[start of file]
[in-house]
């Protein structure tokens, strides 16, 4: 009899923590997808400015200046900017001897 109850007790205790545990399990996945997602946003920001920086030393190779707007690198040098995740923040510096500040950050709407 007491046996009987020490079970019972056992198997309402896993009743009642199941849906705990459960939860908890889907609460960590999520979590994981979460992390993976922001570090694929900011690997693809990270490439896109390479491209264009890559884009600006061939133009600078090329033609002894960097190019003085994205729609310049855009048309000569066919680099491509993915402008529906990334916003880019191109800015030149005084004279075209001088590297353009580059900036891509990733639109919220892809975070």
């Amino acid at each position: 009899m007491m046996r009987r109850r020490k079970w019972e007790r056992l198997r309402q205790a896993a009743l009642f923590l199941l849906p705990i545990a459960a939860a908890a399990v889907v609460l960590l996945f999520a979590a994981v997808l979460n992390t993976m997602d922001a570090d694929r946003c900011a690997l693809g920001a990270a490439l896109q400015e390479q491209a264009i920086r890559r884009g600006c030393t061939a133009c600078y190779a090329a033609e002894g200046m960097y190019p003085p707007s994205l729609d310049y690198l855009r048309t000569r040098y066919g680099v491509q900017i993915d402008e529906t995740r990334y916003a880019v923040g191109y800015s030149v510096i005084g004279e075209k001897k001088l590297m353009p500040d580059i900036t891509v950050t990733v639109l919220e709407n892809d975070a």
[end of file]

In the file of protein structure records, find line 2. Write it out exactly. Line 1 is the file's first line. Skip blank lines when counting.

């Protein structure tokens, strides 16, 4: 009899923590997808400015200046900017001897 109850007790205790545990399990996945997602946003920001920086030393190779707007690198040098995740923040510096500040950050709407 007491046996009987020490079970019972056992198997309402896993009743009642199941849906705990459960939860908890889907609460960590999520979590994981979460992390993976922001570090694929900011690997693809990270490439896109390479491209264009890559884009600006061939133009600078090329033609002894960097190019003085994205729609310049855009048309000569066919680099491509993915402008529906990334916003880019191109800015030149005084004279075209001088590297353009580059900036891509990733639109919220892809975070």